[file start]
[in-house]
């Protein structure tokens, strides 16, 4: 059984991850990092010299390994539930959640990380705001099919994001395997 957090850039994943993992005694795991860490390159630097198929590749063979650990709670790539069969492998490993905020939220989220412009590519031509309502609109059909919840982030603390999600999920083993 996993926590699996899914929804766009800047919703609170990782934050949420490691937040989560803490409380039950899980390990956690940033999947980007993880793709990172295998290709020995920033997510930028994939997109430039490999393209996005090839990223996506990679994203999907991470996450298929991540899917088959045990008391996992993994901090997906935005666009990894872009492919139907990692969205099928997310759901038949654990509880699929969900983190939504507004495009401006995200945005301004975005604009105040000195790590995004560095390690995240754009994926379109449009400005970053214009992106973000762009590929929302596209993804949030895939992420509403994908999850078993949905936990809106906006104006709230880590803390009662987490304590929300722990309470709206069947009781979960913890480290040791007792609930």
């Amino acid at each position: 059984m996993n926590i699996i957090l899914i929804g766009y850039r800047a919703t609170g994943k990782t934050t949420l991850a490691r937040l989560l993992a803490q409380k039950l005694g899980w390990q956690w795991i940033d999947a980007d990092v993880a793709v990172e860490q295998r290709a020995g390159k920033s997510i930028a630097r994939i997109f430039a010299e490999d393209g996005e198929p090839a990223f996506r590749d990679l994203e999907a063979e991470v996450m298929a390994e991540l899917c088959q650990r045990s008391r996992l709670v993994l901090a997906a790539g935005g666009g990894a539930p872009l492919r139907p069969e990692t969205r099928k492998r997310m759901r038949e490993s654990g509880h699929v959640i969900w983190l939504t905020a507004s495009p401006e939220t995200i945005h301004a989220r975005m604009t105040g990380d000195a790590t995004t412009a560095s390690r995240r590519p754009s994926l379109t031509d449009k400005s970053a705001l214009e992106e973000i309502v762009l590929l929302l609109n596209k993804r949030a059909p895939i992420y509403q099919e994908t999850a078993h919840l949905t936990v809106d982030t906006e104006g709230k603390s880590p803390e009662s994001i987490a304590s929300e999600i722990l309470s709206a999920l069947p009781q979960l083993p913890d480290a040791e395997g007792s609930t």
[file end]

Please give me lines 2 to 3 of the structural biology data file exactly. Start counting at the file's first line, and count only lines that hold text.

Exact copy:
């Protein structure tokens, strides 16, 4: 059984991850990092010299390994539930959640990380705001099919994001395997 957090850039994943993992005694795991860490390159630097198929590749063979650990709670790539069969492998490993905020939220989220412009590519031509309502609109059909919840982030603390999600999920083993 996993926590699996899914929804766009800047919703609170990782934050949420490691937040989560803490409380039950899980390990956690940033999947980007993880793709990172295998290709020995920033997510930028994939997109430039490999393209996005090839990223996506990679994203999907991470996450298929991540899917088959045990008391996992993994901090997906935005666009990894872009492919139907990692969205099928997310759901038949654990509880699929969900983190939504507004495009401006995200945005301004975005604009105040000195790590995004560095390690995240754009994926379109449009400005970053214009992106973000762009590929929302596209993804949030895939992420509403994908999850078993949905936990809106906006104006709230880590803390009662987490304590929300722990309470709206069947009781979960913890480290040791007792609930």
């Amino acid at each position: 059984m996993n926590i699996i957090l899914i929804g766009y850039r800047a919703t609170g994943k990782t934050t949420l991850a490691r937040l989560l993992a803490q409380k039950l005694g899980w390990q956690w795991i940033d999947a980007d990092v993880a793709v990172e860490q295998r290709a020995g390159k920033s997510i930028a630097r994939i997109f430039a010299e490999d393209g996005e198929p090839a990223f996506r590749d990679l994203e999907a063979e991470v996450m298929a390994e991540l899917c088959q650990r045990s008391r996992l709670v993994l901090a997906a790539g935005g666009g990894a539930p872009l492919r139907p069969e990692t969205r099928k492998r997310m759901r038949e490993s654990g509880h699929v959640i969900w983190l939504t905020a507004s495009p401006e939220t995200i945005h301004a989220r975005m604009t105040g990380d000195a790590t995004t412009a560095s390690r995240r590519p754009s994926l379109t031509d449009k400005s970053a705001l214009e992106e973000i309502v762009l590929l929302l609109n596209k993804r949030a059909p895939i992420y509403q099919e994908t999850a078993h919840l949905t936990v809106d982030t906006e104006g709230k603390s880590p803390e009662s994001i987490a304590s929300e999600i722990l309470s709206a999920l069947p009781q979960l083993p913890d480290a040791e395997g007792s609930t």